Credit Agencies Ignore Policy: Canada’s long-term financial profile seen consistent with the S&P AAA rating – July 11, 2020,

Just so Canadians are aware Standard & Poor’s didn’t see the 2008 financial crisis coming, actually they probably did, but they probably knew if they made a statement that politicians would have been all over them. During 2008 George W. Bush was president, America had invaded Iraq and patriotism was still the name of the game.

Politically talking about the financial crisis during that period would have looked bad on George W. Bush which would obviously mean that Standard & Poor’s would have to prove their findings, which let’s be honest is hard to do if it hasn’t happened yet.

So, to avoid the bad press, Standard & Poor’s did what was in the best interests of business, which was to do nothing, ignore the obvious and make a statement after the fact. As the meltdown occurred, it was easy for Standard & Poor’s to say that nobody saw this coming, when a lot of people did see it coming.

But you see when the people who saw it coming were Austrian economic theorists, it’s easy for Standard & Poor’s to get away with this. With that said, Canadians would be wise not to take Standard & Poor’s AAA rating seriously.

2008 crisis still hangs over credit-rating firms |

Canada is definitely heading towards a cash flow problem, in case people forget, higher taxes and lower public sector costs, fewer regulations on the Private Sector are usually the ways to shrink the budget, well under Justin Trudeau none of this is even on the table, with Justin Trudeau the opposite is true, Trudeau is spending more money and expanding regulations on the Canadian economy.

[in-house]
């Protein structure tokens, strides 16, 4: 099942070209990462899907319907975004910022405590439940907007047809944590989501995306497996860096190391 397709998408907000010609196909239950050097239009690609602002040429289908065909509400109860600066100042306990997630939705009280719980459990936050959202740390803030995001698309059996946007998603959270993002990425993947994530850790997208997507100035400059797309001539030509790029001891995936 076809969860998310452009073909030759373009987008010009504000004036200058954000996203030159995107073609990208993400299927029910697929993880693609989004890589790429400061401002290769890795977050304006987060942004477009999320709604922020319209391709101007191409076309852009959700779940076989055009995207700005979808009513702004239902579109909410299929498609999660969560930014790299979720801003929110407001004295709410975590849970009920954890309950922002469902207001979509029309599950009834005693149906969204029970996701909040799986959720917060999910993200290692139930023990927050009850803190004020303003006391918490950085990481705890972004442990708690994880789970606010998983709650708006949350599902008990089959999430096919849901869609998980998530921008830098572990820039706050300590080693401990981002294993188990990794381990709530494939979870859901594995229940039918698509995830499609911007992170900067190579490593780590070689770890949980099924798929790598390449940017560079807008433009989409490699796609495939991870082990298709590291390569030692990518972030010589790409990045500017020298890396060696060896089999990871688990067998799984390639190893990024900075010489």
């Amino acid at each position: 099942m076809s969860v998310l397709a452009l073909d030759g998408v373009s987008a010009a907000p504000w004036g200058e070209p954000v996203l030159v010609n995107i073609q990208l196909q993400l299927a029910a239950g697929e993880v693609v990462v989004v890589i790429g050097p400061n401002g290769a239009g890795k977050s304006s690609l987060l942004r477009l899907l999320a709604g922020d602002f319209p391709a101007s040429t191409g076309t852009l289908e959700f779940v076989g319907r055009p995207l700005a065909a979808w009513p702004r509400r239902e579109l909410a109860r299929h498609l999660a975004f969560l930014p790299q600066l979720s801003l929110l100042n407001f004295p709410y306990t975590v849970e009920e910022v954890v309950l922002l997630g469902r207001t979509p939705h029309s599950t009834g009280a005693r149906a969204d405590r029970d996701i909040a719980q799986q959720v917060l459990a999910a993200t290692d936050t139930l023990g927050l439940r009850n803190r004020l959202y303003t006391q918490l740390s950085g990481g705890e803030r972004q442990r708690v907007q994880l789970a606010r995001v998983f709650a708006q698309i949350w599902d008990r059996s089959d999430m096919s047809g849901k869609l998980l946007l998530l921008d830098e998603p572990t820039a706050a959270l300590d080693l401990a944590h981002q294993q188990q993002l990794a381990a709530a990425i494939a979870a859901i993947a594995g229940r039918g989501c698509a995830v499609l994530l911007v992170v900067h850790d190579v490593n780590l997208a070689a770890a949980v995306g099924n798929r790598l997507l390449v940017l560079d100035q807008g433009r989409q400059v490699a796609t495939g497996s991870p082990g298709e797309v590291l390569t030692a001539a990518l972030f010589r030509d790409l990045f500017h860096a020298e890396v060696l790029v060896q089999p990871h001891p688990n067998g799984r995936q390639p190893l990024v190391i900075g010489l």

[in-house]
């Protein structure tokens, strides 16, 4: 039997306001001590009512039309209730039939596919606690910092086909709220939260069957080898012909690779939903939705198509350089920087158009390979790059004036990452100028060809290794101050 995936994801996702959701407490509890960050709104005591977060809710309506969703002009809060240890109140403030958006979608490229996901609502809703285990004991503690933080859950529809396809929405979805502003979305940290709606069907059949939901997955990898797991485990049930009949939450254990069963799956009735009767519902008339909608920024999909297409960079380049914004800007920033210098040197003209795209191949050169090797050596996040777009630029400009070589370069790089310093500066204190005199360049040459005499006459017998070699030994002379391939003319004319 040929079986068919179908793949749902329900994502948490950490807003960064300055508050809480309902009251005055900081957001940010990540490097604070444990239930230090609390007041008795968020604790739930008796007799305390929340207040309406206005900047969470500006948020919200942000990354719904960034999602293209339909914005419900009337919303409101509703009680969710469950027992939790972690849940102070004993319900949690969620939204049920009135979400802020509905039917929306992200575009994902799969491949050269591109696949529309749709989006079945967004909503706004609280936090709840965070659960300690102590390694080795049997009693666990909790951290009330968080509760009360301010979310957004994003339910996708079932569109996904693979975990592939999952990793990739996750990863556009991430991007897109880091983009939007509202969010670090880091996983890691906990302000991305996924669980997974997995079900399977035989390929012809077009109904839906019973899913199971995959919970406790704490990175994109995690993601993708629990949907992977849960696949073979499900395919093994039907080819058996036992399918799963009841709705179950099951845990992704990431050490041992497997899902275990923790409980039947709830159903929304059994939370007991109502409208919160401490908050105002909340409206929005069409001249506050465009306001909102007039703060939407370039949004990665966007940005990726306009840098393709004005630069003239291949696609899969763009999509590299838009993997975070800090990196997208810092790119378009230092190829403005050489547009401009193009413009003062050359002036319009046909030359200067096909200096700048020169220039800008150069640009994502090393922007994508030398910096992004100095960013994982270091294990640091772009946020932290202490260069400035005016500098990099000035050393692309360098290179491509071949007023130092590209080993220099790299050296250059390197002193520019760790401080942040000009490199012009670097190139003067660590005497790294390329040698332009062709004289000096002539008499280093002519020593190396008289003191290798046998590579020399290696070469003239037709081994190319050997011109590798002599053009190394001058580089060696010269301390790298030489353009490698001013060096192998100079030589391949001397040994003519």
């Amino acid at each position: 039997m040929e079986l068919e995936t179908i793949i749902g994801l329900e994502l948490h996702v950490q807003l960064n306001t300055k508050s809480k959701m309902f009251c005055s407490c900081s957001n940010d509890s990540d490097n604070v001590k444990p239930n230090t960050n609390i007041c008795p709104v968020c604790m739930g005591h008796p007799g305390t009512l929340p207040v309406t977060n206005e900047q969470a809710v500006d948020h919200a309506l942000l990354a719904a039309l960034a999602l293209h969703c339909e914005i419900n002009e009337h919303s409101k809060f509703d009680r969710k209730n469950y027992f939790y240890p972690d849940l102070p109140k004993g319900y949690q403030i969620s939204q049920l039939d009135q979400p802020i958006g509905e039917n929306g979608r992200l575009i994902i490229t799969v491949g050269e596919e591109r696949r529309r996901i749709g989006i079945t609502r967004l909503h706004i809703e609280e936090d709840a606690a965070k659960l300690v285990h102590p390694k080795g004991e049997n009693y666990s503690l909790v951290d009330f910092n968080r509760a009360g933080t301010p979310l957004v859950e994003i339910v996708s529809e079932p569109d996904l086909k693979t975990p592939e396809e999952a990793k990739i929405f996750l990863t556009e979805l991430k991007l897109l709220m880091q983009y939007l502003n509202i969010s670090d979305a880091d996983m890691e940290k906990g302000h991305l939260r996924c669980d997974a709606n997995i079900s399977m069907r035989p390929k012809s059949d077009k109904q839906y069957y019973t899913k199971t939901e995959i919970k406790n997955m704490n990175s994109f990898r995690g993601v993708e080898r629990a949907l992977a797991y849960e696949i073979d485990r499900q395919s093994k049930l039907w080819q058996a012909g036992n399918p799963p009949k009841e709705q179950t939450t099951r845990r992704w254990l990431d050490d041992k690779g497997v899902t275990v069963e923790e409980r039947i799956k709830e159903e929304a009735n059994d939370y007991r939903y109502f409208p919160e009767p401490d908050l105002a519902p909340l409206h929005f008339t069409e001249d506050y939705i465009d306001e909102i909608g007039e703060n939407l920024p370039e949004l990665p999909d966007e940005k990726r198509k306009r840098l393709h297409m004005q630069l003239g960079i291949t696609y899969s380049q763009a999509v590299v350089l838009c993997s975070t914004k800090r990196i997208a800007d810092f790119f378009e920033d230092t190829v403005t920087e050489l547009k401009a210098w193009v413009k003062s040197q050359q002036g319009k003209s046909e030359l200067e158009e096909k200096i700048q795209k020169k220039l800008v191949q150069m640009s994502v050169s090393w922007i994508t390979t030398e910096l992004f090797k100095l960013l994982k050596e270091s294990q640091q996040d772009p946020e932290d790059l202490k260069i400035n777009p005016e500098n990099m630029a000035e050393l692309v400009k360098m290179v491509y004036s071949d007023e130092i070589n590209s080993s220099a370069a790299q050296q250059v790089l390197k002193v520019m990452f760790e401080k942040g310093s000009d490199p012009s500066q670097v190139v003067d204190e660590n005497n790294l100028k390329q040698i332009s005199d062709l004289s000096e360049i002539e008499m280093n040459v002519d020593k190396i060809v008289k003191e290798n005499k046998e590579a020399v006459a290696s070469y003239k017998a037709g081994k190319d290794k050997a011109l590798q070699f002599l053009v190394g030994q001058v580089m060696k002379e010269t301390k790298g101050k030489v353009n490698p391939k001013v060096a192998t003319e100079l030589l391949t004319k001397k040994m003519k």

This is clearly going to lead to a cash flow crisis in Canada, but I should also add that because of all the global money printing, there is a lot of money slushing around and Canada will be the beneficiary of some of that GLOBAL money, the cash flow problem in Canada will stem from productivity and servicing of historically low-interest-rate debt payments not being able to be serviced by consumers.

Ballooning asset prices are good for the owners of these assets, however, new money will find it harder to get into the game and this is extremely problematic when it comes to cash flow. Inflating asset prices makes it harder as an example to qualify for a mortgage, higher prices are bad for debtors with unsecured often depreciating assets and the hardest hit will be renters and mortgage investors who will have to take on more risk with rental properties.

Investing for capital games, when the game is rigged to push up asset prices further, reaches a critical point in which an economy simply becomes a zombie economy and Canada is definitely no Japan when it comes to manufacturing, furthermore, we spend more than Japan does taking care of our elderly, we have a lot of people getting ready to retire and they have nothing in savings.